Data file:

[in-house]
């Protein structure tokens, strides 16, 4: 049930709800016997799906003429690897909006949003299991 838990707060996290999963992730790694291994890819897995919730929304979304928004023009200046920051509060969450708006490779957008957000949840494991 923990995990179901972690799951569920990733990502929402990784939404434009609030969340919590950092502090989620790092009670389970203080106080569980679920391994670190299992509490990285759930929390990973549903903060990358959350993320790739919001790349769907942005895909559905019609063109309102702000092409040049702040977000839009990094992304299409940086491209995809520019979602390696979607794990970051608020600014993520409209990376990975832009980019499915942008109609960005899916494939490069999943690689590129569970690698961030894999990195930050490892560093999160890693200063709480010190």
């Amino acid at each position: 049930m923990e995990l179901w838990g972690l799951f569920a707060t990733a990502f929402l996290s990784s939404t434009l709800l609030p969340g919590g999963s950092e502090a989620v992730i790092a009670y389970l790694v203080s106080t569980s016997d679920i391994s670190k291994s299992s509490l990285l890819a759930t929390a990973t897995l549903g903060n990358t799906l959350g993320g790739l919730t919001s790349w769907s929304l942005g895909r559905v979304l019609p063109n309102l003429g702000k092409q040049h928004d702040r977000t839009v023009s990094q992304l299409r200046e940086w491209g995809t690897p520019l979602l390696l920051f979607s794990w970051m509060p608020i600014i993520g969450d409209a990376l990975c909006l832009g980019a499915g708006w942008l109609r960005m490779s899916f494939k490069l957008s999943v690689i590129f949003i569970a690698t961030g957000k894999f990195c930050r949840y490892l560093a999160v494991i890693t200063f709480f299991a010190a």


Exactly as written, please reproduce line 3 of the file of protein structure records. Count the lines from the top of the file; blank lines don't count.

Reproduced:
């Amino acid at each position: 049930m923990e995990l179901w838990g972690l799951f569920a707060t990733a990502f929402l996290s990784s939404t434009l709800l609030p969340g919590g999963s950092e502090a989620v992730i790092a009670y389970l790694v203080s106080t569980s016997d679920i391994s670190k291994s299992s509490l990285l890819a759930t929390a990973t897995l549903g903060n990358t799906l959350g993320g790739l919730t919001s790349w769907s929304l942005g895909r559905v979304l019609p063109n309102l003429g702000k092409q040049h928004d702040r977000t839009v023009s990094q992304l299409r200046e940086w491209g995809t690897p520019l979602l390696l920051f979607s794990w970051m509060p608020i600014i993520g969450d409209a990376l990975c909006l832009g980019a499915g708006w942008l109609r960005m490779s899916f494939k490069l957008s999943v690689i590129f949003i569970a690698t961030g957000k894999f990195c930050r949840y490892l560093a999160v494991i890693t200063f709480f299991a010190a």